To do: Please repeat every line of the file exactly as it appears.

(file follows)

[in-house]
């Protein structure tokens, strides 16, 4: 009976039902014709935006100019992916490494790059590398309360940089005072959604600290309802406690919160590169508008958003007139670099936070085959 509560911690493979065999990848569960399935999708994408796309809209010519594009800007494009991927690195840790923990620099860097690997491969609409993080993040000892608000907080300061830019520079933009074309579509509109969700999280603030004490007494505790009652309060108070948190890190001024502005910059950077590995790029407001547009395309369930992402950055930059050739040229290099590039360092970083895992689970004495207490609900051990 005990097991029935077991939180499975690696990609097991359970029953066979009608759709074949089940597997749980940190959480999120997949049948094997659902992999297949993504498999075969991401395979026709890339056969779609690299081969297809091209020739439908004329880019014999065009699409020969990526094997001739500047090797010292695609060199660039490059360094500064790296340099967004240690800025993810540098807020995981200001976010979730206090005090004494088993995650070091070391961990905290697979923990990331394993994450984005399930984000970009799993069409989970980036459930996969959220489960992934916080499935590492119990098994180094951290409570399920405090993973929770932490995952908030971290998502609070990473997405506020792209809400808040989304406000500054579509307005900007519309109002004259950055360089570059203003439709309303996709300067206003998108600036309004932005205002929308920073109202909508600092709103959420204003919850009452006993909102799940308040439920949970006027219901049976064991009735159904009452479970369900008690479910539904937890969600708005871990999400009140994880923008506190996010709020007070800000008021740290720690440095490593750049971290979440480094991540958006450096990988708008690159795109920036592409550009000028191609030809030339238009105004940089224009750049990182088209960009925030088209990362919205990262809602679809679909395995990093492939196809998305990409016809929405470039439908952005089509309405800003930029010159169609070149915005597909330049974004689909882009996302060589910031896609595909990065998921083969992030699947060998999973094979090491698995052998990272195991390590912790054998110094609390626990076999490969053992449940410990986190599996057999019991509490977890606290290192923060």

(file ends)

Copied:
[in-house]
């Protein structure tokens, strides 16, 4: 009976039902014709935006100019992916490494790059590398309360940089005072959604600290309802406690919160590169508008958003007139670099936070085959 509560911690493979065999990848569960399935999708994408796309809209010519594009800007494009991927690195840790923990620099860097690997491969609409993080993040000892608000907080300061830019520079933009074309579509509109969700999280603030004490007494505790009652309060108070948190890190001024502005910059950077590995790029407001547009395309369930992402950055930059050739040229290099590039360092970083895992689970004495207490609900051990 005990097991029935077991939180499975690696990609097991359970029953066979009608759709074949089940597997749980940190959480999120997949049948094997659902992999297949993504498999075969991401395979026709890339056969779609690299081969297809091209020739439908004329880019014999065009699409020969990526094997001739500047090797010292695609060199660039490059360094500064790296340099967004240690800025993810540098807020995981200001976010979730206090005090004494088993995650070091070391961990905290697979923990990331394993994450984005399930984000970009799993069409989970980036459930996969959220489960992934916080499935590492119990098994180094951290409570399920405090993973929770932490995952908030971290998502609070990473997405506020792209809400808040989304406000500054579509307005900007519309109002004259950055360089570059203003439709309303996709300067206003998108600036309004932005205002929308920073109202909508600092709103959420204003919850009452006993909102799940308040439920949970006027219901049976064991009735159904009452479970369900008690479910539904937890969600708005871990999400009140994880923008506190996010709020007070800000008021740290720690440095490593750049971290979440480094991540958006450096990988708008690159795109920036592409550009000028191609030809030339238009105004940089224009750049990182088209960009925030088209990362919205990262809602679809679909395995990093492939196809998305990409016809929405470039439908952005089509309405800003930029010159169609070149915005597909330049974004689909882009996302060589910031896609595909990065998921083969992030699947060998999973094979090491698995052998990272195991390590912790054998110094609390626990076999490969053992449940410990986190599996057999019991509490977890606290290192923060």